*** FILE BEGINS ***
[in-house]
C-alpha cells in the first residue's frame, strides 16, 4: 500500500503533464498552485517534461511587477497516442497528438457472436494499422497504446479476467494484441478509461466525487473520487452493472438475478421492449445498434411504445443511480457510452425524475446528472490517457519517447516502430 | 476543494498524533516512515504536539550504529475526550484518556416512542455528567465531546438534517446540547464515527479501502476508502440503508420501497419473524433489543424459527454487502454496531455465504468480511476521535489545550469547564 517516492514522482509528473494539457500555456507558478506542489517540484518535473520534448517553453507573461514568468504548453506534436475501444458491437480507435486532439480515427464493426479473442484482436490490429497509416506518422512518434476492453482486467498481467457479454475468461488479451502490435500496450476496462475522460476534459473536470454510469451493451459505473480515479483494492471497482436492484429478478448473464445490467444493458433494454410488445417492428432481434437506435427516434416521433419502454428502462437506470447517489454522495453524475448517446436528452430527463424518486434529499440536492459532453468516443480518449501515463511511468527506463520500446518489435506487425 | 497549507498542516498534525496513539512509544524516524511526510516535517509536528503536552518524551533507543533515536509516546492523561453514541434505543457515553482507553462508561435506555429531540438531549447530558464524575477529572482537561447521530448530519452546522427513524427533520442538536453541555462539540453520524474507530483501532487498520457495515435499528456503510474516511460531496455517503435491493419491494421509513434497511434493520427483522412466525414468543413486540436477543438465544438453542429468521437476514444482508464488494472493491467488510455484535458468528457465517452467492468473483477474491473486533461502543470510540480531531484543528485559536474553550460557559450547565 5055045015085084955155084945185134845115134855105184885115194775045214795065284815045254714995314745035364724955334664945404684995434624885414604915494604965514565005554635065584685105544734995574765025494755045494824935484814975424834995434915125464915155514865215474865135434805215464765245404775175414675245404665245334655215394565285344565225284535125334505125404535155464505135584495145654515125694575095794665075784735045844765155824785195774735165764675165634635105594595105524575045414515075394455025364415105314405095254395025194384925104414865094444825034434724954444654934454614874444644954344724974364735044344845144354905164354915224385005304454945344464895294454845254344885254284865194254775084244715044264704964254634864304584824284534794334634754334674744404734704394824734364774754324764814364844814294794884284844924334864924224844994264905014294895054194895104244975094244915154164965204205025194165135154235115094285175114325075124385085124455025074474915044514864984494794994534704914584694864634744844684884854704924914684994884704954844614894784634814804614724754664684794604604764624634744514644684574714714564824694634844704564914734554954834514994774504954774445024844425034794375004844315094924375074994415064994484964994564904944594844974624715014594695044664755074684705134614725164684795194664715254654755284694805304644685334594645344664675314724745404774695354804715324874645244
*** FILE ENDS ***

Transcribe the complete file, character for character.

[in-house]
C-alpha cells in the first residue's frame, strides 16, 4: 500500500503533464498552485517534461511587477497516442497528438457472436494499422497504446479476467494484441478509461466525487473520487452493472438475478421492449445498434411504445443511480457510452425524475446528472490517457519517447516502430 | 476543494498524533516512515504536539550504529475526550484518556416512542455528567465531546438534517446540547464515527479501502476508502440503508420501497419473524433489543424459527454487502454496531455465504468480511476521535489545550469547564 517516492514522482509528473494539457500555456507558478506542489517540484518535473520534448517553453507573461514568468504548453506534436475501444458491437480507435486532439480515427464493426479473442484482436490490429497509416506518422512518434476492453482486467498481467457479454475468461488479451502490435500496450476496462475522460476534459473536470454510469451493451459505473480515479483494492471497482436492484429478478448473464445490467444493458433494454410488445417492428432481434437506435427516434416521433419502454428502462437506470447517489454522495453524475448517446436528452430527463424518486434529499440536492459532453468516443480518449501515463511511468527506463520500446518489435506487425 | 497549507498542516498534525496513539512509544524516524511526510516535517509536528503536552518524551533507543533515536509516546492523561453514541434505543457515553482507553462508561435506555429531540438531549447530558464524575477529572482537561447521530448530519452546522427513524427533520442538536453541555462539540453520524474507530483501532487498520457495515435499528456503510474516511460531496455517503435491493419491494421509513434497511434493520427483522412466525414468543413486540436477543438465544438453542429468521437476514444482508464488494472493491467488510455484535458468528457465517452467492468473483477474491473486533461502543470510540480531531484543528485559536474553550460557559450547565 5055045015085084955155084945185134845115134855105184885115194775045214795065284815045254714995314745035364724955334664945404684995434624885414604915494604965514565005554635065584685105544734995574765025494755045494824935484814975424834995434915125464915155514865215474865135434805215464765245404775175414675245404665245334655215394565285344565225284535125334505125404535155464505135584495145654515125694575095794665075784735045844765155824785195774735165764675165634635105594595105524575045414515075394455025364415105314405095254395025194384925104414865094444825034434724954444654934454614874444644954344724974364735044344845144354905164354915224385005304454945344464895294454845254344885254284865194254775084244715044264704964254634864304584824284534794334634754334674744404734704394824734364774754324764814364844814294794884284844924334864924224844994264905014294895054194895104244975094244915154164965204205025194165135154235115094285175114325075124385085124455025074474915044514864984494794994534704914584694864634744844684884854704924914684994884704954844614894784634814804614724754664684794604604764624634744514644684574714714564824694634844704564914734554954834514994774504954774445024844425034794375004844315094924375074994415064994484964994564904944594844974624715014594695044664755074684705134614725164684795194664715254654755284694805304644685334594645344664675314724745404774695354804715324874645244